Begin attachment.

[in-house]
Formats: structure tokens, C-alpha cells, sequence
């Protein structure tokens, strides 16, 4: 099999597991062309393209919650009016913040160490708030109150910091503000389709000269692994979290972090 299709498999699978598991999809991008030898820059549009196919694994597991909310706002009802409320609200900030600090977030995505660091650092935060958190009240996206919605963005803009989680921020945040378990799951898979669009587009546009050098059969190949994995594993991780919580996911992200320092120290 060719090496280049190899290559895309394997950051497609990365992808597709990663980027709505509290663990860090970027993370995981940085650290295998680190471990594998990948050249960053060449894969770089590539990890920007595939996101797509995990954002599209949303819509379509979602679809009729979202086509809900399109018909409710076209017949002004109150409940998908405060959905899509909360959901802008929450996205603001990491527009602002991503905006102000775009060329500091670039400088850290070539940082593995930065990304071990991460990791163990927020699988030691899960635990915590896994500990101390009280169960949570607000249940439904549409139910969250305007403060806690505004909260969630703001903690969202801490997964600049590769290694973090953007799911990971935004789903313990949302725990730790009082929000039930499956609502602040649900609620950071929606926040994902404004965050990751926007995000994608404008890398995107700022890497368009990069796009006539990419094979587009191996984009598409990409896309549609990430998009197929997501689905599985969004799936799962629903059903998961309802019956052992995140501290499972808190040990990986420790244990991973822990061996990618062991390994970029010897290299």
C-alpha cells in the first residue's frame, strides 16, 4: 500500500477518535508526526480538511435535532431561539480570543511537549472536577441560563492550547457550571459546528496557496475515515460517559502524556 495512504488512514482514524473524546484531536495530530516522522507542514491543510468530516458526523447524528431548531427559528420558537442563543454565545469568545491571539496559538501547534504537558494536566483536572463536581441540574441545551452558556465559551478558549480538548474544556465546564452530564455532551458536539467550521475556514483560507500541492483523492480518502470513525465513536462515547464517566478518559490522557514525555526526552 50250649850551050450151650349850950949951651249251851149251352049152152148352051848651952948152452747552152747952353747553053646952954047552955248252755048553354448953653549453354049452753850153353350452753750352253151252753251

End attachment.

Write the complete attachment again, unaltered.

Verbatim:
[in-house]
Formats: structure tokens, C-alpha cells, sequence
């Protein structure tokens, strides 16, 4: 099999597991062309393209919650009016913040160490708030109150910091503000389709000269692994979290972090 299709498999699978598991999809991008030898820059549009196919694994597991909310706002009802409320609200900030600090977030995505660091650092935060958190009240996206919605963005803009989680921020945040378990799951898979669009587009546009050098059969190949994995594993991780919580996911992200320092120290 060719090496280049190899290559895309394997950051497609990365992808597709990663980027709505509290663990860090970027993370995981940085650290295998680190471990594998990948050249960053060449894969770089590539990890920007595939996101797509995990954002599209949303819509379509979602679809009729979202086509809900399109018909409710076209017949002004109150409940998908405060959905899509909360959901802008929450996205603001990491527009602002991503905006102000775009060329500091670039400088850290070539940082593995930065990304071990991460990791163990927020699988030691899960635990915590896994500990101390009280169960949570607000249940439904549409139910969250305007403060806690505004909260969630703001903690969202801490997964600049590769290694973090953007799911990971935004789903313990949302725990730790009082929000039930499956609502602040649900609620950071929606926040994902404004965050990751926007995000994608404008890398995107700022890497368009990069796009006539990419094979587009191996984009598409990409896309549609990430998009197929997501689905599985969004799936799962629903059903998961309802019956052992995140501290499972808190040990990986420790244990991973822990061996990618062991390994970029010897290299």
C-alpha cells in the first residue's frame, strides 16, 4: 500500500477518535508526526480538511435535532431561539480570543511537549472536577441560563492550547457550571459546528496557496475515515460517559502524556 495512504488512514482514524473524546484531536495530530516522522507542514491543510468530516458526523447524528431548531427559528420558537442563543454565545469568545491571539496559538501547534504537558494536566483536572463536581441540574441545551452558556465559551478558549480538548474544556465546564452530564455532551458536539467550521475556514483560507500541492483523492480518502470513525465513536462515547464517566478518559490522557514525555526526552 50250649850551050450151650349850950949951651249251851149251352049152152148352051848651952948152452747552152747952353747553053646952954047552955248252755048553354448953653549453354049452753850153353350452753750352253151252753251